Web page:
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Home / Health & Science

Medics and NHIF in tussle over new contracts with providers

Health & ScienceBy Mactilda Mbenywe | Fri,Dec 31 2021 00:00:00 UTC | 4 min read

 

Kenya Medical Association President Dr Were Onyino (centre) with other officials address the media where they are opposed to the measures put by NHIF. [Denish Ochieng, Standard]

The National Hospital Insurance Fund (NHIF) has found itself at loggerheads with healthcare providers in the country.

The doctors union and other medical associations have come forward to protest the service provider contracts that were recently released by NHIF to healthcare providers. According to the medics, the process of developing the contract was not inclusive and transparent, something that the NHIF disputes.

In response, NHIF Chief Executive Officer Dr Peter Kamunyo defended the contract process saying all the stakeholders were involved in more than a year’s process.

“The process of the new contract has been ongoing for more than a year with extensive consultation with stakeholders regarding the benefits package,” Kamunyo said.

The section of medics and healthcare providers claim the proposed medical benefits package will lower quality of healthcare services if implemented.

Kamunyo said NHIF has achieved standardisation of all healthcare levels and “we have done risk adjustment for hospitals dealing with noncommunicable diseases and capitation rate has gone up,” he said.

On December 17, NHIF issued contracts for both minor and major surgical services to its members for the period 2022-2024.

He said the package has enhanced second-line treatment for cancer patients and on dialysis increased number of sessions to three sessions per week and contained the cost.

The renewed offer was issued with a proposed medical fee for 411 different types of surgeries ranging from heart, ear, nose, and throat, neurosurgery, gynecological, orthopedic, pediatric and urological surgeries.

The national insurer in the recent past has faced a growing national outcry over dialysis cover with criticism that its proposal will see hundreds lose coverage.

In its proposal, NHIF had increased the number of dialysis sessions from the current two per week to three, retaining the reimbursement of Sh19,000 per week, each session costing Sh6,500.

Patients and nephrologists cried foul over the move that fearing that patients may need to pay an additional out of pocket fee to meet the costs.

Yesterday medics cited possible gaps in the proposed medical package which may derail gains made in healthcare service delivery.

“This injures the health of the patients with chronic illnesses as it will greatly affect quality of healthcare and increase cost of treatment,” Dr Were Onyino, President Kenya Medical Association said.

Onyino explained the surgical package as proposed covers for less than 30 per cent of the need seen for surgery across the health facilities and further limited the surgeries to a select few facilities which hamper access to surgical services.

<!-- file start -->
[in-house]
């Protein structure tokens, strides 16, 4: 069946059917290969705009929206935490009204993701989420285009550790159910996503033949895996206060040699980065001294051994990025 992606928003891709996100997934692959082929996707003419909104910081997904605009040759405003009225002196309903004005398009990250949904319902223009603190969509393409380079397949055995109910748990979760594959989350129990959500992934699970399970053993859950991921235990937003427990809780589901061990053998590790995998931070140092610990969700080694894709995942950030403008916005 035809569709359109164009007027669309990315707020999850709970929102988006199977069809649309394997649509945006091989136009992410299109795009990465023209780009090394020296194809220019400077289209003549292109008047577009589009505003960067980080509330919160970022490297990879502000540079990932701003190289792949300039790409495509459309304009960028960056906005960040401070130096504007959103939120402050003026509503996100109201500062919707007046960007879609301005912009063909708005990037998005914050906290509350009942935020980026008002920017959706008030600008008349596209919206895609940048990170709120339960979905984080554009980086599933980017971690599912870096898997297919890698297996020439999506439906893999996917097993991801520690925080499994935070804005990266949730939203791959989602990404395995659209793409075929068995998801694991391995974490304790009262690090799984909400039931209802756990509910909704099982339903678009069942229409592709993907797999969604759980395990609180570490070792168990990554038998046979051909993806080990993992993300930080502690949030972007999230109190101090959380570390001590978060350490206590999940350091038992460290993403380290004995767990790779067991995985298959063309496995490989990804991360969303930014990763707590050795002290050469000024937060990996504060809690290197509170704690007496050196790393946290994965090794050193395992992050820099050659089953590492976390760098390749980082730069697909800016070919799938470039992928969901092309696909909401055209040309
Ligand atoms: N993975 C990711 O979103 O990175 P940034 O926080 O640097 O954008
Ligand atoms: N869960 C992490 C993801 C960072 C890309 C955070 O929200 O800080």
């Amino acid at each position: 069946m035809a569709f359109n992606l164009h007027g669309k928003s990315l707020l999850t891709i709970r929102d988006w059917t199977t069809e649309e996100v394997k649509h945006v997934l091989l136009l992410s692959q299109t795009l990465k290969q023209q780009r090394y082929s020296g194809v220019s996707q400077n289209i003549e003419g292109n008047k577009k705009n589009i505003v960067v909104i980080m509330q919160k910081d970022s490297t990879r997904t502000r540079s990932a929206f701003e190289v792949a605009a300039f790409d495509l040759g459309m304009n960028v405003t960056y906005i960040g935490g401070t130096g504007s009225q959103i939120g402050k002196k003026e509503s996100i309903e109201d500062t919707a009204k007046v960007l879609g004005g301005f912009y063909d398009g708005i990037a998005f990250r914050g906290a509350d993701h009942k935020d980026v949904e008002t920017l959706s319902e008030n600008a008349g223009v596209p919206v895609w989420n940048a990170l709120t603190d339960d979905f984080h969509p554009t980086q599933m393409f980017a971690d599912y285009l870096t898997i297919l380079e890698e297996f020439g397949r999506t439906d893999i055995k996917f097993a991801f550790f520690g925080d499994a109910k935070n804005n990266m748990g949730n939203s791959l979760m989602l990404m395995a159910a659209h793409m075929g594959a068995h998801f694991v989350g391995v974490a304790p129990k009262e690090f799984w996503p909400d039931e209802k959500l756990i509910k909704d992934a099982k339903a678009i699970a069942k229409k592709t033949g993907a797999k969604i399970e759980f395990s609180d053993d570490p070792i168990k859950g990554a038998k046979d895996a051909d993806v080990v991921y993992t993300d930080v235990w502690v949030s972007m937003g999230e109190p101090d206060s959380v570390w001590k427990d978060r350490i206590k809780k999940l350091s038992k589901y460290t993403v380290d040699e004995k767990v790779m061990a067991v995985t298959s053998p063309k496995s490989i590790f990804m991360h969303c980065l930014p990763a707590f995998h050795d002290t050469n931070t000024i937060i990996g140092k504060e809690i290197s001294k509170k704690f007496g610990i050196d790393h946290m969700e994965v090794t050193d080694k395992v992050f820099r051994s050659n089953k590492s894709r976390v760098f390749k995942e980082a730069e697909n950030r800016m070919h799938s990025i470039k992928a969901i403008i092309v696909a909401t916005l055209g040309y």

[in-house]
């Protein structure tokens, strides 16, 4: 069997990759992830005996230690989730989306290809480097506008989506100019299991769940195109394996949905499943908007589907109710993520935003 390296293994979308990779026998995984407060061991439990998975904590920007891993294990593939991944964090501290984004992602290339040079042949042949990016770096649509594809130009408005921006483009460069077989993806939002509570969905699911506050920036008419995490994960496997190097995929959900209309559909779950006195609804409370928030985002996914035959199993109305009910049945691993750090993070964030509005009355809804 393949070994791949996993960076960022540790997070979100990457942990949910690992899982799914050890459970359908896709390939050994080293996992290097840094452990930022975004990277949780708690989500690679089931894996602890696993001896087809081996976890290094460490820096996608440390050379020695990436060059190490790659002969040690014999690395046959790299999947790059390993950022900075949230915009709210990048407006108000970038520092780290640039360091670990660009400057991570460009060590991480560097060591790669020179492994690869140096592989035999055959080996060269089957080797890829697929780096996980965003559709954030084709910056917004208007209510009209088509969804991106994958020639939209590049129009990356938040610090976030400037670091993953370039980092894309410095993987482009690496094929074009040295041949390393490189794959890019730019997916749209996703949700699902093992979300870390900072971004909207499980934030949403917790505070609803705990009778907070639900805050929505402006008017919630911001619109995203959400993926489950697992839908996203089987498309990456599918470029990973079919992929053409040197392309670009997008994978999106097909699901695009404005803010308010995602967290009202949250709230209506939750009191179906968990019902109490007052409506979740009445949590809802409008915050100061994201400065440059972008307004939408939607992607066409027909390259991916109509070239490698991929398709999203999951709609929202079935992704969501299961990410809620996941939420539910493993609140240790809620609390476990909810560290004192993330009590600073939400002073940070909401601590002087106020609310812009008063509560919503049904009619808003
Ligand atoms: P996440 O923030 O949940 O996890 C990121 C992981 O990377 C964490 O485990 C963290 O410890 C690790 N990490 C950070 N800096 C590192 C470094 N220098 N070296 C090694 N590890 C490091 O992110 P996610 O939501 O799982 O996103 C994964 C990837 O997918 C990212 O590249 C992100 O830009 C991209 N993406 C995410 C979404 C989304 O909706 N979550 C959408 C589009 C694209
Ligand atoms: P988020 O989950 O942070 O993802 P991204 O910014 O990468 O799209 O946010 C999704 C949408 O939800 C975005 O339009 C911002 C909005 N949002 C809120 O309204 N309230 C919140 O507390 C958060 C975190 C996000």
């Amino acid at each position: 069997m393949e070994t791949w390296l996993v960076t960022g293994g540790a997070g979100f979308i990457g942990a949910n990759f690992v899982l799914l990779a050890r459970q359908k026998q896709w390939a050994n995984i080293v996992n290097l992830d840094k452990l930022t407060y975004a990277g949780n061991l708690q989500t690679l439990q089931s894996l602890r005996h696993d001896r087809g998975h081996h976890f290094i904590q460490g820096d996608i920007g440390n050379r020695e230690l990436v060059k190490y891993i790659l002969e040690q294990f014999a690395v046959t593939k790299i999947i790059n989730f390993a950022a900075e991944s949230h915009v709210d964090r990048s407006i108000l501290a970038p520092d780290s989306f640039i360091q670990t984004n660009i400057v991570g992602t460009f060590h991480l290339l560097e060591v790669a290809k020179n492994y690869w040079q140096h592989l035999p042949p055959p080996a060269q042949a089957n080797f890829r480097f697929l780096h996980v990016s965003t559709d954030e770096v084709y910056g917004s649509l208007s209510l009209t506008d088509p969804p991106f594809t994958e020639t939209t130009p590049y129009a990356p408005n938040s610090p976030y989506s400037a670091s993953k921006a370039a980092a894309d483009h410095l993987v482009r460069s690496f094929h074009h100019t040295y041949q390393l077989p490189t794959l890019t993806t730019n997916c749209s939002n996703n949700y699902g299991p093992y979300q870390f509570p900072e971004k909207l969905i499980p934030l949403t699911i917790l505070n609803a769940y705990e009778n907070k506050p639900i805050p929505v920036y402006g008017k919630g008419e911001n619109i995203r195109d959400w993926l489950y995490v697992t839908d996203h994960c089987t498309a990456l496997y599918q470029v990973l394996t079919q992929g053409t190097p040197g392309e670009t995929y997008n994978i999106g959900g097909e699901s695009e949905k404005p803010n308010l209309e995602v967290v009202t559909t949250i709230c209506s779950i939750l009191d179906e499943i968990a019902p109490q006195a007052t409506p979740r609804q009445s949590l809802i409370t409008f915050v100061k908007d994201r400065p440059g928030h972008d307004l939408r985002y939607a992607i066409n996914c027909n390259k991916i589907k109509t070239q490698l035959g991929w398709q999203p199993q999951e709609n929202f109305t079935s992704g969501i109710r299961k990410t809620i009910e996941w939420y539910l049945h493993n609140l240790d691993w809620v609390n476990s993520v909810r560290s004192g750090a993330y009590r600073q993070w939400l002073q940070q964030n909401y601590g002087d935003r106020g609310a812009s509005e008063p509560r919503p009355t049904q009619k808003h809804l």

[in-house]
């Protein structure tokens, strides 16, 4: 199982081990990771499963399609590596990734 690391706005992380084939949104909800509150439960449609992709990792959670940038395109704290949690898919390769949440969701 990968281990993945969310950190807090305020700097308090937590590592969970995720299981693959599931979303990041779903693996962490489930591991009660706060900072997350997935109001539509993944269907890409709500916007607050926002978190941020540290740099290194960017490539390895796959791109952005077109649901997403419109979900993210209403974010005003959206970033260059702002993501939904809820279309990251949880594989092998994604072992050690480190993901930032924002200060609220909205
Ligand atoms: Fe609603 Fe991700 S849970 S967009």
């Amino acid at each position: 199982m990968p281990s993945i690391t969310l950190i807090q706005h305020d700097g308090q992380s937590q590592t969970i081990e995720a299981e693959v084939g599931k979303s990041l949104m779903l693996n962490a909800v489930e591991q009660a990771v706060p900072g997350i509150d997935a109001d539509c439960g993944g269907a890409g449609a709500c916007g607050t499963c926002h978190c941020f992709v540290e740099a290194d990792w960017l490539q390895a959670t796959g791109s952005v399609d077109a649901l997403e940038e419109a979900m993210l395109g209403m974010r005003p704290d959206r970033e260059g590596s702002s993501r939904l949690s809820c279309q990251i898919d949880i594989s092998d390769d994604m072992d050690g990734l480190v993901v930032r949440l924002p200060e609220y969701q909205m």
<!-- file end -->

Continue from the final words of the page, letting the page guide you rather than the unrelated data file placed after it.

The medic recommended the current super cover benefits be of a minimum benefit package and additions to be discussed with stakeholders for adoption.

In a joint communique the Kenya Association of Private Hospitals (KAPH), Rural Private Hospital Association of Kenya (RUPHA), Kenya Medical Association (KMA) Kenya Dental Association (KDA) demanded an immediate halt to the process “until the associations “formally” receive copies of the draft contacts, revise and ensure all concerns are addressed”.

The health stakeholders have accused NHIF management of having not proving any draft contract documents that would form the basis of a meaningful engagement or public participation.

“Our input was not sought save for a few providers, we are not privy to the contents of the contacts being circulated for execution,” read the statement in part.

On the reimbursement rates for healthcare services, the medics protested that the proposed rates are insufficient and not enough to cover the cost of service delivery.

Adding that insufficient reimbursement rates will lead to rationing of services and an increase in out-of-pocket expenditure.

They stated the proposed reimbursements have been cut by 50 per cent of the current rates that have been in place for the last three years.

They recommended the proposed reimbursement rates factor in the real cost and cost drivers of healthcare.

The Kenya Dental Association issued a hard stance demanding wide consultation which it claimed the contract have omitted oral health benefits.

They advised all their members against signing any contracts issued by NHIF branch offices until such a time the associations shall advise to the contrary.

Through the consultation, Kamunyo said a raft of reforms were recommended to ensure that NHIF moves from a passive purchaser of health care services to a strategic purchaser.

On maternal health, Kamunyo noted that the benefits package for maternal child health has not changed in any way.

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